Despite the partisan noise swirling around the impeachment hearings in Washington, D.C., supporters of at least one bill remain hopeful that the divide won’t derail its passage.
The Secure Act, as the measure is called, aims to increase the ranks of retirement savers and the amount they put away. While it cleared the House in May with broad backing from both sides of the aisle — the vote was 417 to 3 — the bill remains stalled in the Senate.
“Retirement has always been an issue with bipartisan support, and it still is,” said Paul Richman, chief government and political affairs officer at the Insured Retirement Institute, which is one of many groups — both industry and consumer — that support the legislation.
“It’s just getting caught up in the partisan politics in the House and Senate, and that has made it more complex to deal with than it would be in some other political environments,” Richman said.
The Secure Act, if passed by both chambers of Congress and signed into law by President Trump, would bring the biggest changes to the U.S. retirement system since 2006.
Among the provisions are: making it easier for small businesses to band together to offer 401(k) plans, requiring companies to let long-term, part-time workers become eligible for retirement benefits and repealing the maximum age (70½) for making contributions to traditional individual retirement accounts.
Additionally, the measure would raise the age to 72 from 70½, when the dreaded required minimum distributions, or RMDs, from certain retirement accounts must start. The bill would also allow more annuities in 401(k) plans.
It also would require most nonspouse beneficiaries to withdraw money from inherited retirement accounts within 10 years of the original owner’s death instead of spreading out withdrawals across their lifetime.
Bipartisan support hasn’t been enough to get the Secure Act across the finish line.
After the bill passed the House in late May, the Senate moved to pass it under a process called unanimous consent, which would have essentially have fast-tracked the bill to passage — with no changes to it — if all lawmakers agreed.
That didn’t happen: Three Republican senators put “holds” on the bill, which remain in place. And, an effort by Senate Majority Leader Mitch McConnell, R-Kentucky, two weeks ago to consider the bill with both limited debate and amendments also was unsuccessful, with Democrats’ opposing any changes to the bill.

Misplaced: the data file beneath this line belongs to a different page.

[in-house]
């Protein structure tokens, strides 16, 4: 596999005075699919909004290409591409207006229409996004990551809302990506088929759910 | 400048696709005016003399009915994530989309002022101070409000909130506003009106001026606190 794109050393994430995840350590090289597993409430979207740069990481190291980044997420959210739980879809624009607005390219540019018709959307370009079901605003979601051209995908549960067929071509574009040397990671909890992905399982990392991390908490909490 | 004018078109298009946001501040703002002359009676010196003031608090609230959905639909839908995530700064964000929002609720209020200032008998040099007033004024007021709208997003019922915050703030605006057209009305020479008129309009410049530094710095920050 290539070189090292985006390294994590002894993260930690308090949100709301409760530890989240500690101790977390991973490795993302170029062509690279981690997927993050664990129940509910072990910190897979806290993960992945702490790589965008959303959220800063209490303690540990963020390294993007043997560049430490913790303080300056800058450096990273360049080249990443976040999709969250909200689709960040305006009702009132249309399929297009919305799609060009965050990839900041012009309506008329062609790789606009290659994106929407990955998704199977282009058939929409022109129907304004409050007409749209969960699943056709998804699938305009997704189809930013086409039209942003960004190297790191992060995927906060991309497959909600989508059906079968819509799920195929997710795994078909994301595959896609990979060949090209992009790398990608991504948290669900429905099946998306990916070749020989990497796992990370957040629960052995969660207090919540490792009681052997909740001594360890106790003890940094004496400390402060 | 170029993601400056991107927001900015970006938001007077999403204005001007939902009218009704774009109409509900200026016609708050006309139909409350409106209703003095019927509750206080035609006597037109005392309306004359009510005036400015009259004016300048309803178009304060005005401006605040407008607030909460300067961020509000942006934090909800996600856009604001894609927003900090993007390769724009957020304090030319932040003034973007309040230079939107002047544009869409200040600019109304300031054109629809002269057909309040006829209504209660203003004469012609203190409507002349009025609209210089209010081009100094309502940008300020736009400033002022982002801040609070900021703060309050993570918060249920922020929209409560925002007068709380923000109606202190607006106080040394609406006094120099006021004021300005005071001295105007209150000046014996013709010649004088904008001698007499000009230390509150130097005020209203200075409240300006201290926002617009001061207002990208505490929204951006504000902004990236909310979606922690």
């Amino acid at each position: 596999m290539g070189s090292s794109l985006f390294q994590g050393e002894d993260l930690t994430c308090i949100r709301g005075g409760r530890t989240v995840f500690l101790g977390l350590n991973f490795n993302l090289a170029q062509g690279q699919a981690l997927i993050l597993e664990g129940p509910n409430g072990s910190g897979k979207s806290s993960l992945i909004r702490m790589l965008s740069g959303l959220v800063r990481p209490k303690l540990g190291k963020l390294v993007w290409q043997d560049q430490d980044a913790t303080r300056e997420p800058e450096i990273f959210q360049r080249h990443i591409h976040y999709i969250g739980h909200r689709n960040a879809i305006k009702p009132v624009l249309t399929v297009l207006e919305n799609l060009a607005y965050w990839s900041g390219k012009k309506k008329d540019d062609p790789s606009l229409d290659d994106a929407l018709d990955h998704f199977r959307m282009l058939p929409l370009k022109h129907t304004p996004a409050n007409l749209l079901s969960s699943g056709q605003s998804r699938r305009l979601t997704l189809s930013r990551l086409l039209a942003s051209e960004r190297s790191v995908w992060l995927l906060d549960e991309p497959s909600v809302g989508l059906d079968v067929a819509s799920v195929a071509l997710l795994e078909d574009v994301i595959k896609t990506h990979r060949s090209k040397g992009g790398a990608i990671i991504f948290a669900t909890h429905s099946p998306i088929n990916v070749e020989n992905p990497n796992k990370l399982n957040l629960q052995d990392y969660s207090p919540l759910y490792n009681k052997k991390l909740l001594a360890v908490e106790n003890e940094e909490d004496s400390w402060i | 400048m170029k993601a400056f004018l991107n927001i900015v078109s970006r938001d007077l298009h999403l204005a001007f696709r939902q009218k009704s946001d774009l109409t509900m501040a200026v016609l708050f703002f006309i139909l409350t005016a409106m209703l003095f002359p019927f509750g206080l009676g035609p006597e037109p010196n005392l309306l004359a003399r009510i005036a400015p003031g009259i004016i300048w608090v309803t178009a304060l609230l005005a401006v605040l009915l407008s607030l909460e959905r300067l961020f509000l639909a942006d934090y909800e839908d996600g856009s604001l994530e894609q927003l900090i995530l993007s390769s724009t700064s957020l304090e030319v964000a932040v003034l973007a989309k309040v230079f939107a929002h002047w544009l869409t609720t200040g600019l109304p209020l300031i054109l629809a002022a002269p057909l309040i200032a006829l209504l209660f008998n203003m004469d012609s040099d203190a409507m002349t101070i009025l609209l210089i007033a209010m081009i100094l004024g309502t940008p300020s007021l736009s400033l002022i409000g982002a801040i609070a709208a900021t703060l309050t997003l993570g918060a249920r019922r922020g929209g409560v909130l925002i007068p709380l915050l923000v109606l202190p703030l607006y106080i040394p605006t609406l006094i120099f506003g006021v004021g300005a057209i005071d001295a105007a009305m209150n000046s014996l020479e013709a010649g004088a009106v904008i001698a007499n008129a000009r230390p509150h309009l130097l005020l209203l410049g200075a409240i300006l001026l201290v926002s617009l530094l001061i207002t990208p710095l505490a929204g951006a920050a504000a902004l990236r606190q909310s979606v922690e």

With those routes to passage not working, the Secure Act either has to go through the typical legislative debate process — which would consume floor time that the Senate has little of — or get attached to another bill that lawmakers view as “must-pass” legislation, Richman said.
“There are still a lot of opportunities for it to be attached to something that the Senate wants to move before the end of the year,” he said.
One possibility would be a budget bill. While Congress is expected to approve a so-called continuing resolution this week to keep the government open until Dec. 20, it means lawmakers would need to take action again before then to avoid a partial government shutdown. That could come in the form of another agreement that again temporarily funds the government, or as one large funding bill or several smaller ones that fully fund the 2020 budget (the end of the 2019 federal fiscal year was Sept. 30).
In other words, anyone opposed to the Secure Act at that point would have to oppose the budget bill — or any other, for that matter — that it was attached to. There also could be other must-pass bills, Richman said, including one that makes technical fixes to the 2017 Tax Cuts and Jobs Act, or even a bill that establishes a new North American trade agreement.
Asked by CNBC if there are plans to get the Secure Act passed this year, a spokesman for Senate Majority Leader Mitch McConnell’s office said he has no updates or guidance to provide.
If supporters’ plan of attack doesn’t work, it would mean looking at next year when Congress returns from the winter break. And at that point, the challenges could be greater.
In addition to being an election year, impeachment proceedings could also be a factor. If the Senate receives articles of impeachment from the House at some point in December — which some pundits expect — a trial would consume the Senate’s time in the early part of next year.
Richman sees that as working in the bill’s favor for passage before the calendar flips to 2020.
“Even if the House does send over articles of impeachment in late December, the Senate is talking about a January or February trial,” he said. “So they have time to act on things like the Secure Act this year.”
And could the impeachment process muck up President Trump’s assumed support of the bill?
“We continue to be optimistic that the merits of this bill will weigh in the favor of passage in the Senate and the president signing it,” Richman said.